The future role of artificial intelligence (AI) does not always get the best press. Titles such as "Superintelligence: Paths, Dangers, Strategies", "The Black Box Society" and "Weapons of Math Destruction" can leave one feeling that the future of AI is a dangerous path filled with peril – our day to day utility destined for replacement by a smarter, more efficient and secretive robot.
However, the ever-increasing role of AI is fast becoming a certainty. The government announced just this month, in a press release creatively entitled "[p]rojects lay the groundwork for a future of robolawyers and flying cars", that the Solicitors Regulation Authority (SRA) will award nearly £700,000 to fund AI projects to transform the legal services market for small businesses and consumers. This is but one of the many attempts to increasingly use AI projects in the legal sphere to assist lawyers. However, going one step further, this article explores the role of not just the robolawyer but the robojudge.
While AI tools for robolawyers are tools to assist, the role of the robojudge is quite different. These tools either assist in determining the dispute, actually determine an element of the dispute or indeed determine the entirety of the dispute.
Algorithms are structured decision-making processes. A set of rules is decided upon to deliver results according to those set rules. These predetermined parameters define the limits and elements of the decision. Further if machine learning is utilised, the AI system may learn by considering both previous decisions and new data, thus refining its processes to improve its decision making for future decisions. When put like that one can see the appeal in AI in the judicial sphere. It reflects in many ways how we believe current decisions are made and indeed should be made – learning from previous decisions and taking into account new information.
However, the stakes are high in the field of judicial decision making and so a degree of caution is necessary. As such, the topic of robojudges elicits a number of both technical and legal questions on the role and limits of AI in the judicial sphere:
It has been proven that AI tools can be very successful at predicting the outcome of decisions. Take for example the well-known predictive tool which analysed the European Court of Human Rights decisions. Predictive tools are of course useful in, for example, evaluating litigation risk and potentially in terms of indicating whether a dispute would be better settled. However, the crucial distinction will be what if any element of a dispute we trust to be determined by a robojudge.
One common criticism of AI, and its possible application to the role of a judge, is that AI is based off a set of data which is backwards looking. As such, the risk is that a robojudge must be design simply repeat the decisions, and mistakes of the past, and fail to develop the law in a critical way. In theory an AI judge could amplify the biases already prevalent in our system.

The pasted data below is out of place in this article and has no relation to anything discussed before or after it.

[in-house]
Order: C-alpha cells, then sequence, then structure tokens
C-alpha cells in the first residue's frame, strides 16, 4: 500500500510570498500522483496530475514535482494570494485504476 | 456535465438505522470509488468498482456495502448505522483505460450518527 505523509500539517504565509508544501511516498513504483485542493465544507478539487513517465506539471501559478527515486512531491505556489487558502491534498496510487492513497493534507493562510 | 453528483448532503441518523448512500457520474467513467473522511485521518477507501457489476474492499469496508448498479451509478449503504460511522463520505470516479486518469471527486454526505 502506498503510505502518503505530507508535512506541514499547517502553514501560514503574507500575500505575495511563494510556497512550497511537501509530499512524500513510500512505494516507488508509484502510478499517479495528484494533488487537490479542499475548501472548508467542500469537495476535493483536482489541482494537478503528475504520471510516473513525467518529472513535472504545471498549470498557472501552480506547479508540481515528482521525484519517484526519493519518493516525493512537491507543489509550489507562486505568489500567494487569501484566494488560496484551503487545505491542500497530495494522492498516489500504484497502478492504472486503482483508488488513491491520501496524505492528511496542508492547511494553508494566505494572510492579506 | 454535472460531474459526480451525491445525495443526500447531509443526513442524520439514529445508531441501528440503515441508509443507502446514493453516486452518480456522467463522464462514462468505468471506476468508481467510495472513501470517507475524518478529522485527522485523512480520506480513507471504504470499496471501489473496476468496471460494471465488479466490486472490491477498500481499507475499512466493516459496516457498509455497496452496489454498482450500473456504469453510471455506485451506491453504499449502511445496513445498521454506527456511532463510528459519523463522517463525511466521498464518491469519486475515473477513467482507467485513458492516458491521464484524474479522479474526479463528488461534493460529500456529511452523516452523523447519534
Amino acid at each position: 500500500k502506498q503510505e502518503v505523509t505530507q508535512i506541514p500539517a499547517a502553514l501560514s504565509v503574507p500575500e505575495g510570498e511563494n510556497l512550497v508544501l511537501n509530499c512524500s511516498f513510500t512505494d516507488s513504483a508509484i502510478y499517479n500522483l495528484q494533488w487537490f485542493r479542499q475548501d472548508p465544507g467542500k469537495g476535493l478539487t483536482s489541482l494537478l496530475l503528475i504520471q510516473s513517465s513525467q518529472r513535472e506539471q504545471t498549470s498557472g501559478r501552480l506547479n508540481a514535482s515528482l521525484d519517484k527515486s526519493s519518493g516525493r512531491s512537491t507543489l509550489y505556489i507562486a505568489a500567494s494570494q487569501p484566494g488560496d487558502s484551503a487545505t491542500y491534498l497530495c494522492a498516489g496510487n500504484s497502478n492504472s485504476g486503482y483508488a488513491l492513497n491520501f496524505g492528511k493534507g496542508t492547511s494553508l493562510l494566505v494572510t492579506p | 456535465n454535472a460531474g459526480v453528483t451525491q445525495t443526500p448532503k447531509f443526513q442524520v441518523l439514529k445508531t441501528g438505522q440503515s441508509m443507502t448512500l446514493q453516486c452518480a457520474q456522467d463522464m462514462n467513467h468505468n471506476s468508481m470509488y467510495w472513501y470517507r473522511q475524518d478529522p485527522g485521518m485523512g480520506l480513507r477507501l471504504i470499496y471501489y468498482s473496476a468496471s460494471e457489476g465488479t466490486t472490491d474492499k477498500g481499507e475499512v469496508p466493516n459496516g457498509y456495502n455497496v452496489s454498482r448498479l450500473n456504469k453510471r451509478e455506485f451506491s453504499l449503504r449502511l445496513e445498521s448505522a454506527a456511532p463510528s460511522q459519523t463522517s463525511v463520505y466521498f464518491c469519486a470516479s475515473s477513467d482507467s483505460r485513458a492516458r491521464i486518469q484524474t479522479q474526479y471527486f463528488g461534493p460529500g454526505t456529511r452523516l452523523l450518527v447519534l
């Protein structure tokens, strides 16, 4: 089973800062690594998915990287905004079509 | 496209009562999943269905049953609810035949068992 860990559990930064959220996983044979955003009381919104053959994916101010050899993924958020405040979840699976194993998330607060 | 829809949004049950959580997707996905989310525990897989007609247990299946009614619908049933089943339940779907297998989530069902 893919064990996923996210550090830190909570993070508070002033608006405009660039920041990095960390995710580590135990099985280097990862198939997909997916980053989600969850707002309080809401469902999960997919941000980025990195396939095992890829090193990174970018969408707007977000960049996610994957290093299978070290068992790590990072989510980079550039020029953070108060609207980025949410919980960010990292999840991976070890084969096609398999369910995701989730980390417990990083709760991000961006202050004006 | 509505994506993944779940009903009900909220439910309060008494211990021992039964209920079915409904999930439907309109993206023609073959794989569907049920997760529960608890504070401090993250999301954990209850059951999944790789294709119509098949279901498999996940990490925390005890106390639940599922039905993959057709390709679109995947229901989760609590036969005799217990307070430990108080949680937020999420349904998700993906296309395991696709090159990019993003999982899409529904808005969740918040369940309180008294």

However, if one takes the example of AlphaGo, it can be seen that AI does not necessarily simply repeat old moves, decisions and conclusions but rather has the potential to identify creative solutions to old problems. Therefore, the presumption that robojudges would merely repeat the findings of old data is not a necessary conclusion.
However, the algorithm that forms the basis of AI judicial decision making is a real concern. One of the key objectives and tenants of the UK legal system is transparency. There are a number of reasons why the ‘black box’ question is a potential concern. A concern may arise as to whether individuals should be entitled to know the basis upon which a decision is being made or to refuse inspection. Resulting in what many call the “black box” of AI.
Therefore, the question is not so much whether AI can predict the outcome of cases, it seems that question has been answered, but rather should an AI judge be able to decide that outcome. In essence, whether a legal system should value the human responsibility of decision-making.
One difficult question that arises not just in the field of AI and the legal sphere, but many areas of AI is what standard do we expect of the AI? Do we expect AI to eliminate the risks, such as bias, found in our current system or simply reduce the likelihood of these risks? In an ideal world AI would improve the status quo in terms of eliminating current risks and concerns. However, as courts experience increased demand and consequently backlog – taking the example of India where the backlog is 22 million cases in the district courts – perhaps holding AI to the standard of actively improving decision making is too much.
The answer to the future role of robojudges does not need to be an absolute. A robojudge, could for example, assist in aspects of decision making. For example, where a judge wishes to evaluate the trend in a particular line of case law. This model is more akin to a judicial clerk or assistant as opposed to a judge. It may be that the more popular route is first to see how AI can assist judges and instead of asking if robojudges should determine disputes, which aspects of a dispute are worth resolving by the traditional method versus a robojudge.
 Department for Business, Energy & Industrial Strategy, ‘Projects lay the groundwork for a future of robolawyers and flying cars’ (5 October 2018).
 UCL news, ‘AI predicts outcomes of human rights trials’ (24 October 2016).
 The Guardian, ‘India's long wait for justice: 27m court cases trapped in legal logjam’ (5 May 2016).